Grief, Despair and Sanction

Wind River (Theaters-2017; Streaming-2017)  Rated: R  Runtime: 106-111 minutesM Wind River 2017

Genre: Crime-Drama-Mystery-Suspense-Thriller

els – 8.0/10

IMDb – 7.8/10

Amazon – 4.5/5 stars

Rotten Tomatoes Critics – 7.6/10

Rotten Tomatoes Audience – 4.2/5

Metacritic Metascore – 73/100

Metacritic User Score – 7.7/10

Directed by: Taylor Sheridan

Written by: Taylor Sheridan

Produced by:  Elizabeth A Bell, Peter Berg, Matthew George

Music by:  Nick Cave and Warren Ellis

Cast:  Jeremy Renner, Elizabeth Olsen, Gil Birmingham

Martin (Gil Birmingham) and Annie (Althea Sam) are confined to the every darkening mists of sorrow, bereft of solace, by the rape and murder of their 18 year daughter, Natalie; a horror that is brutally shocking, but all too familiar in the land they call home: the Wind River Indian Reservation.

Jane Banner (Olsen), an inexperienced FBI agent, attempts to find the less-than-animals that brought Natalie’s life to a gruesome end; partnering with a Game and Fish predator hunter, Cory Lambert (Renner), who  guides her through the mountainous topography of the Wyoming reservation, and interprets the signs left in the snow by dead souls and living monsters. Cory harbors his own ghosts through the loss of his daughter, also raped and murdered 3 years previous, creating undertones of remorse and revenge that reverberate throughout the movie.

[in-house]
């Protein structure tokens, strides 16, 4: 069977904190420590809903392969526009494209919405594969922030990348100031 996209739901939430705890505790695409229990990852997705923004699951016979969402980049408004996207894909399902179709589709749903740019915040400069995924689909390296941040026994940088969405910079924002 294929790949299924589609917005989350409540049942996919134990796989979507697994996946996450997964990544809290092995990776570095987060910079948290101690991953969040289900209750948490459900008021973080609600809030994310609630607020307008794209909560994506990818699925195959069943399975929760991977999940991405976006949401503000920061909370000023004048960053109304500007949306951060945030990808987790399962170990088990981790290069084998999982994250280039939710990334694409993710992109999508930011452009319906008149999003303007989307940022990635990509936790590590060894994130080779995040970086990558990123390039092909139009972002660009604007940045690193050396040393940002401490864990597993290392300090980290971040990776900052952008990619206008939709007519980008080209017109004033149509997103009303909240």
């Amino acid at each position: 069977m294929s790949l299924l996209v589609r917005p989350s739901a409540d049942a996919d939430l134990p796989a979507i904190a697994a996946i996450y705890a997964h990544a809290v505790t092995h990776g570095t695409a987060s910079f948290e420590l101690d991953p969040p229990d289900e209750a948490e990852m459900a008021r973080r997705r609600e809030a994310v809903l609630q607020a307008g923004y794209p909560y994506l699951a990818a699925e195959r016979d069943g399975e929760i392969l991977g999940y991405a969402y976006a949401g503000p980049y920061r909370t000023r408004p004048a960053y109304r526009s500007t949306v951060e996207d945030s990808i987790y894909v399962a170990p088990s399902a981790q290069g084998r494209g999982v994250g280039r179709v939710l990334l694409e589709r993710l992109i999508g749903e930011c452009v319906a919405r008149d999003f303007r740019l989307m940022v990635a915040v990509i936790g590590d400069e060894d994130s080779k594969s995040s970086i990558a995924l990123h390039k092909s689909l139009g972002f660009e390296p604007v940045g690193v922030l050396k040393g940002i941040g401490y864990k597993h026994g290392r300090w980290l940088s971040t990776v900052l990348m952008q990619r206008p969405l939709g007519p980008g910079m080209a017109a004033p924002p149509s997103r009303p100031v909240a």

Is there somethin’ I can do other than being here for you to ease the pain
If I can keep you from fallin’, fallin’ down’
I’m sorry to sound selfish but I feel so helpless
Is it okay if I stay here with you and cry for awhile

Whoever made the claim that words could ease the pain
Never watched you fall apart, never put you back together
When you were broken down, into a million pieces
Scattered on the ground

Is There Something I can Do by Five Star Iris on the 2006 Album Live Fools    Music and Lyrics by Alan Schaefer and Dexter Green

Sheridan’s direction and screenplay provides a powerful vehicle for describing the suffering and despondency that attaches itself to a life of little hope and few rewards. Renner and Birmingham give everything in their true-to-life portrayals of men coping, and eventually fighting back against the pain of the helpless insight into knowing senseless, tragic death.

A movie to see, and then, to see again.

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